Background: Parainfluenza virus (PIV) commonly infects patients following hematopoietic cell transplantation (HCT), frequently causing lower respiratory tract disease (LRTD). The definition of LRTD significantly differs among studies evaluating the impact of PIV after HCT.
Methods: We retrospectively evaluated 544 HCT recipients with laboratory-confirmed PIV and classified LRTD into 3 groups: possible (PIV detection in upper respiratory tract with new pulmonary infiltrates with/without LRTD symptoms), probable (PIV detection in lung with LRTD symptoms without new pulmonary infiltrates), and proven (PIV detection in lung with new pulmonary infiltrates with/without LRTD symptoms).
Results: Probabilities of 90-day survival after LRTD were 87%, 58%, and 45% in possible, probable, and proven cases, respectively. Patients with probable and proven LRTD had significantly worse survival than those with upper respiratory tract infection (probable: hazard ratio [HR], 5.87 [P < .001]; proven: HR, 9.23 [P < .001]), whereas possible LRTD did not (HR, 1.49 [P = .27]). Among proven/probable cases, oxygen requirement at diagnosis, low monocyte counts, and high-dose steroid use (>2 mg/kg/day) were associated with high mortality in multivariable analysis.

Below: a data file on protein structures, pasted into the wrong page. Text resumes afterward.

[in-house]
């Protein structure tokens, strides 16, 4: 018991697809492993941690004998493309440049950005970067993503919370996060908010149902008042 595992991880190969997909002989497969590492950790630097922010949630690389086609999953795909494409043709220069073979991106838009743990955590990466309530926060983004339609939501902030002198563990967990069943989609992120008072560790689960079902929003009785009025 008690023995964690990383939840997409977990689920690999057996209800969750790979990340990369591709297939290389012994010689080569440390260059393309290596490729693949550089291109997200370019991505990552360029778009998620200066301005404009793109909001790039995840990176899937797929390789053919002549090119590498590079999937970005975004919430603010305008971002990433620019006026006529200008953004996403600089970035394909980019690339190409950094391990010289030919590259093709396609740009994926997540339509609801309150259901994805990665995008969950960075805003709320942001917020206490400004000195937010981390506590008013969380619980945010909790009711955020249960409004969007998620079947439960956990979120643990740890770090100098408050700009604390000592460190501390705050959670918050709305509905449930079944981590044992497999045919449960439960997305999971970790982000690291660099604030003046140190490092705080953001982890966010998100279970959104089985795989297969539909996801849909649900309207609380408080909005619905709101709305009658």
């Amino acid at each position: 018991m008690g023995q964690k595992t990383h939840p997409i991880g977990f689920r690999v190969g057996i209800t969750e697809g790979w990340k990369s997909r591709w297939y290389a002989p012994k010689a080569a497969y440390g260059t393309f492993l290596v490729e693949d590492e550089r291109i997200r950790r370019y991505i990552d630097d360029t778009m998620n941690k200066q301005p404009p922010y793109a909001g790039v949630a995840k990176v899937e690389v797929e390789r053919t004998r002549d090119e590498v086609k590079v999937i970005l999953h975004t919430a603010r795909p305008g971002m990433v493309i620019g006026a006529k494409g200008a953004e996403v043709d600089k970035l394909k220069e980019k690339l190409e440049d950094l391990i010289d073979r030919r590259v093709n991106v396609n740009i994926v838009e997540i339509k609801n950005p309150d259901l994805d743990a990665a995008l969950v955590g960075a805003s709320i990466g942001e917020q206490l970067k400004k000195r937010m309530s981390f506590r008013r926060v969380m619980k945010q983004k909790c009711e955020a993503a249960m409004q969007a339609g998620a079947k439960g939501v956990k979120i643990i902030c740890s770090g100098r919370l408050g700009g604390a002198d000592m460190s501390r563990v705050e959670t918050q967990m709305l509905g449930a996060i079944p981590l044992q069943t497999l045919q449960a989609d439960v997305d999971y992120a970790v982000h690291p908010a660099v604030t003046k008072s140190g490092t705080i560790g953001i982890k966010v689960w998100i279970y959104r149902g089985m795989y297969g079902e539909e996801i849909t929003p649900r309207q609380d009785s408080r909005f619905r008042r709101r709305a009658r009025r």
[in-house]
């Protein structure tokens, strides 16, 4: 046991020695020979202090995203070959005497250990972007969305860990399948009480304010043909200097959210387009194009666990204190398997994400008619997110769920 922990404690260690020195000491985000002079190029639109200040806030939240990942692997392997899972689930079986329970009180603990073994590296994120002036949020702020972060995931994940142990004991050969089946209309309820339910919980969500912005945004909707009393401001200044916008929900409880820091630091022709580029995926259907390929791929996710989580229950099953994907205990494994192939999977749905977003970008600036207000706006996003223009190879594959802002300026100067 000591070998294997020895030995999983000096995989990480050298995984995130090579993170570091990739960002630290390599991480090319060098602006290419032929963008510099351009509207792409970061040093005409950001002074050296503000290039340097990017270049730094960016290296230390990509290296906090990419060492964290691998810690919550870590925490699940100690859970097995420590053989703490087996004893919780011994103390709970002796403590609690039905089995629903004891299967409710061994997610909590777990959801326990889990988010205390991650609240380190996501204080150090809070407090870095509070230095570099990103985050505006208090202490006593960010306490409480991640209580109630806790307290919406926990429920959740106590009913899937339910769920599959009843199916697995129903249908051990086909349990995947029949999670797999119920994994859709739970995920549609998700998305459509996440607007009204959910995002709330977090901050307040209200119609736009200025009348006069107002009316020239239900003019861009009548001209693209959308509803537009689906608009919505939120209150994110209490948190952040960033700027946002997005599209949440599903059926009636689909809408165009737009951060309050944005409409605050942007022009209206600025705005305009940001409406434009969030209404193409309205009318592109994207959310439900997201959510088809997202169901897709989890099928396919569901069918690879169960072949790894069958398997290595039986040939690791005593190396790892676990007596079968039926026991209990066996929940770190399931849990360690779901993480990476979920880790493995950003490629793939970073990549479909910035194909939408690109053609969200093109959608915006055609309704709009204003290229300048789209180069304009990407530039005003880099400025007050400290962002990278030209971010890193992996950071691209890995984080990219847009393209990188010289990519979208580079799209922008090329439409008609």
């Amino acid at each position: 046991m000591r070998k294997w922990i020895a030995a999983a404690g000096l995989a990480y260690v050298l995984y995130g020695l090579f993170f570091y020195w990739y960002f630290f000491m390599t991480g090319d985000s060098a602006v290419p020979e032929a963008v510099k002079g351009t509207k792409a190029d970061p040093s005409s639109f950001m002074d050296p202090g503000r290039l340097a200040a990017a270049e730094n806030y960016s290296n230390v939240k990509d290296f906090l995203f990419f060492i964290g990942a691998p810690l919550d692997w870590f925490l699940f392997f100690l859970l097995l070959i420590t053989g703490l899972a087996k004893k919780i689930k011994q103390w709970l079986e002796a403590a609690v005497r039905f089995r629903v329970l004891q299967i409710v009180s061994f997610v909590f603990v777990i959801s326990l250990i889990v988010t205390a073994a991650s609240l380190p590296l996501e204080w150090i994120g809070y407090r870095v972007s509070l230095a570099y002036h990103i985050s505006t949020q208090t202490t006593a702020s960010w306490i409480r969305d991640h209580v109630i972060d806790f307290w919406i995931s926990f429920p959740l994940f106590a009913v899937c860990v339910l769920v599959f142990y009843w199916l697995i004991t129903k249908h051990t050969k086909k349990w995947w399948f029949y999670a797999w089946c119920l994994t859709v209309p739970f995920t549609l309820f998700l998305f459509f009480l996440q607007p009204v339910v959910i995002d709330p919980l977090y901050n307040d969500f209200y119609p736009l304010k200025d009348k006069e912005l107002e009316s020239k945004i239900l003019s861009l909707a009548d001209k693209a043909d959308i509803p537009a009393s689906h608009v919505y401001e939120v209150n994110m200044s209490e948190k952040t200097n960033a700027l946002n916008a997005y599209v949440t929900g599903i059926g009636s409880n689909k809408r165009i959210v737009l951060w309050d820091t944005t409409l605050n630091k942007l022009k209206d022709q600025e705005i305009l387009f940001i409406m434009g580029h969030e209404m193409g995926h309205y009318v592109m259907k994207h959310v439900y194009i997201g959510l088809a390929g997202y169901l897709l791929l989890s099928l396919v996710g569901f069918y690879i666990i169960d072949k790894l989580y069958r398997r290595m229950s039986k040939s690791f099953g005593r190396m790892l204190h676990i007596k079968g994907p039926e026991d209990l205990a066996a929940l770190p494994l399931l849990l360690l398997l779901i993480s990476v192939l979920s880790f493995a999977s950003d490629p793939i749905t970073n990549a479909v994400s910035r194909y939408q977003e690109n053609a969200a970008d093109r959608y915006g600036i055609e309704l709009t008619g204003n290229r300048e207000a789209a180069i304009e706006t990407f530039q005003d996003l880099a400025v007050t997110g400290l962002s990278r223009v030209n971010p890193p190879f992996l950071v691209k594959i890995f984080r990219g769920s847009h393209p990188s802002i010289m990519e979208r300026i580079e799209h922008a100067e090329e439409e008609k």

Conclusions: PIV LRTD with viral detection in lungs (proven/probable LRTD) was associated with worse outcomes than was PIV LRTD with viral detection in upper respiratory samples alone (possible LRTD). This new classification should impact clinical trial design and permit comparability of results among centers.
Keywords: classification; hematopoietic cell transplant; lower respiratory tract disease; parainfluenza virus.